Climate Change

Climate change is a long-term change in the statistical distribution of weather patterns over periods of time that range from decades to millions of years. It may be a change in the average weather conditions or a change in the distribution of weather events with respect to an average, for example, greater or fewer extreme weather events. Climate change may be limited to a specific region, or may occur across the whole earth. However, the planet's surface has warmed by about 0.75° C on average since the start of the 20th century and by about 0.4° C since the '70s.

Returning streams to their more natural, narrower width is one of the measures by which WUF can help rivers cope more effectively with climate change. The above two photos show the Clywedog, an upper Wye tributary, after WUF habitat work. The revetments not only protect against erosion but also provide low cover shade in the summer. The trees on the right bank have been thinned rather than coppiced, again to provide ‘hot day’ shade.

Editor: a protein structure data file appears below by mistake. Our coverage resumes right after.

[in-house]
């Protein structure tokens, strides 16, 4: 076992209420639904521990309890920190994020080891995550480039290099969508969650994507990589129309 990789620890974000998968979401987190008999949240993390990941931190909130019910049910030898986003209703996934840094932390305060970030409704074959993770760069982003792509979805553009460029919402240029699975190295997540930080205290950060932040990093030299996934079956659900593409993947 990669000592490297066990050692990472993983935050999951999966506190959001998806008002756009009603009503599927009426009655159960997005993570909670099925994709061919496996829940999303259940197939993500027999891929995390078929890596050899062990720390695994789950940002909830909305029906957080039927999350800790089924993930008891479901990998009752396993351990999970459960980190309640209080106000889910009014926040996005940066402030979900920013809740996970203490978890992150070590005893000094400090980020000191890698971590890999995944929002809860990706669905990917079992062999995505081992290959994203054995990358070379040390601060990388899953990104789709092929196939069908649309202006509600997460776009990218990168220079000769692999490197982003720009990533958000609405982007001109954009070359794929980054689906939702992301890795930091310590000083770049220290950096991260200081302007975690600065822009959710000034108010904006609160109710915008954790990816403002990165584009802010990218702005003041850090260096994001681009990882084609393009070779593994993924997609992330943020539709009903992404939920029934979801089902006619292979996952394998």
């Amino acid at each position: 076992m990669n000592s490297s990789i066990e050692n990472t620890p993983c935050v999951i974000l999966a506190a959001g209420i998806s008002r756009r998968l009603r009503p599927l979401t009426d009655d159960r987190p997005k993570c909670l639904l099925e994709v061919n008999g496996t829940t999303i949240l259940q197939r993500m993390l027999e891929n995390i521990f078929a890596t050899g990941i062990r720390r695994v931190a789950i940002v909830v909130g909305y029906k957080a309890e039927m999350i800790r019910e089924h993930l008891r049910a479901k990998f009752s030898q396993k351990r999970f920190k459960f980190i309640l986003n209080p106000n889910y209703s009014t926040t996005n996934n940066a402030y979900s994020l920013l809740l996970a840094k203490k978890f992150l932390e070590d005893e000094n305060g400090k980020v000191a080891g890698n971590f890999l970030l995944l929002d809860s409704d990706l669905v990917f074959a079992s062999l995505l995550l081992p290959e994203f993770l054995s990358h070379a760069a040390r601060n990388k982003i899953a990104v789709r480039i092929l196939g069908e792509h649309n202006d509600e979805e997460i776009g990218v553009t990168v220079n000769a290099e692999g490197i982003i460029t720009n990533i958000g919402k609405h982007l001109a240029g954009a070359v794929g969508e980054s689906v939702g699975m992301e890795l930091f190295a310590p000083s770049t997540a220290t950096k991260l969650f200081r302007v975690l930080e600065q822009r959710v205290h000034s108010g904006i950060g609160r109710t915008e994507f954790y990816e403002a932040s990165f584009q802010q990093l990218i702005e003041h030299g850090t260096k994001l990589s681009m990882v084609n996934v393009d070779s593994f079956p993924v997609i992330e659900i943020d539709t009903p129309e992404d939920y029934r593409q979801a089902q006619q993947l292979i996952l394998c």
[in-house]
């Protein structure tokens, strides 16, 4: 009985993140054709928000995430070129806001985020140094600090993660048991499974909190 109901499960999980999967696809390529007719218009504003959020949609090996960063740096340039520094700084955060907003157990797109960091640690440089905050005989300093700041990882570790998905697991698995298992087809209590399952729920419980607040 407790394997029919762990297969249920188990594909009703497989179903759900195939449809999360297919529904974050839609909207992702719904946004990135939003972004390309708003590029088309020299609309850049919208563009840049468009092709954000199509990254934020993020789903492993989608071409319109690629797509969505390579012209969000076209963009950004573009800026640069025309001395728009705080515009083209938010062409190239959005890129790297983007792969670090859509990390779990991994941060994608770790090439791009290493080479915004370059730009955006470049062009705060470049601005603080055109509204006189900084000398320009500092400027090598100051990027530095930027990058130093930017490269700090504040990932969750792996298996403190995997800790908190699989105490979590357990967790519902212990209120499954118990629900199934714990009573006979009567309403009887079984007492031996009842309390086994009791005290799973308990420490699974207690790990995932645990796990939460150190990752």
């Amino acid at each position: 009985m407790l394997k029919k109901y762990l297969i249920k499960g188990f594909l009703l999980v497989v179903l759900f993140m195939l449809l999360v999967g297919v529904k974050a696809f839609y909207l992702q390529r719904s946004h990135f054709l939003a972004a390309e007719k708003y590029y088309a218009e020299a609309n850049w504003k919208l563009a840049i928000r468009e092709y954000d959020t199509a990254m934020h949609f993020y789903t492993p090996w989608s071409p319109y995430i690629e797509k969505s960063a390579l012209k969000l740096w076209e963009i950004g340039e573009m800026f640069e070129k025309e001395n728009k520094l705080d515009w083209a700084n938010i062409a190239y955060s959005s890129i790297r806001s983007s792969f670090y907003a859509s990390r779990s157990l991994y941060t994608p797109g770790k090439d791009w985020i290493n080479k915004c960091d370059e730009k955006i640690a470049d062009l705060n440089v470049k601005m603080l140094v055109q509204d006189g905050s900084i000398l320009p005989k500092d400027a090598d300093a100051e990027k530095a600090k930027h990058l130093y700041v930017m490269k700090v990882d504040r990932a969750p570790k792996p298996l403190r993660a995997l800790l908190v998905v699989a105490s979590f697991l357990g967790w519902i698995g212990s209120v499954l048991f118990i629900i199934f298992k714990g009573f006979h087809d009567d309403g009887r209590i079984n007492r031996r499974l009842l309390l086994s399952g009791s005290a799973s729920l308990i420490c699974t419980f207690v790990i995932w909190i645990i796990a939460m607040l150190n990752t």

In the context of river management, changes that bring about extremes of drought, rainfall, and temperature present yet more challenges to the ecological stability of Usk, Wye or in fact any river. In addition to the overall need for everyone to ensure extreme care is taken in using resources such as fossil fuels, water etc, WUF makes sure that our habitat restoration has climate change features. Ideally, restored streams should feature: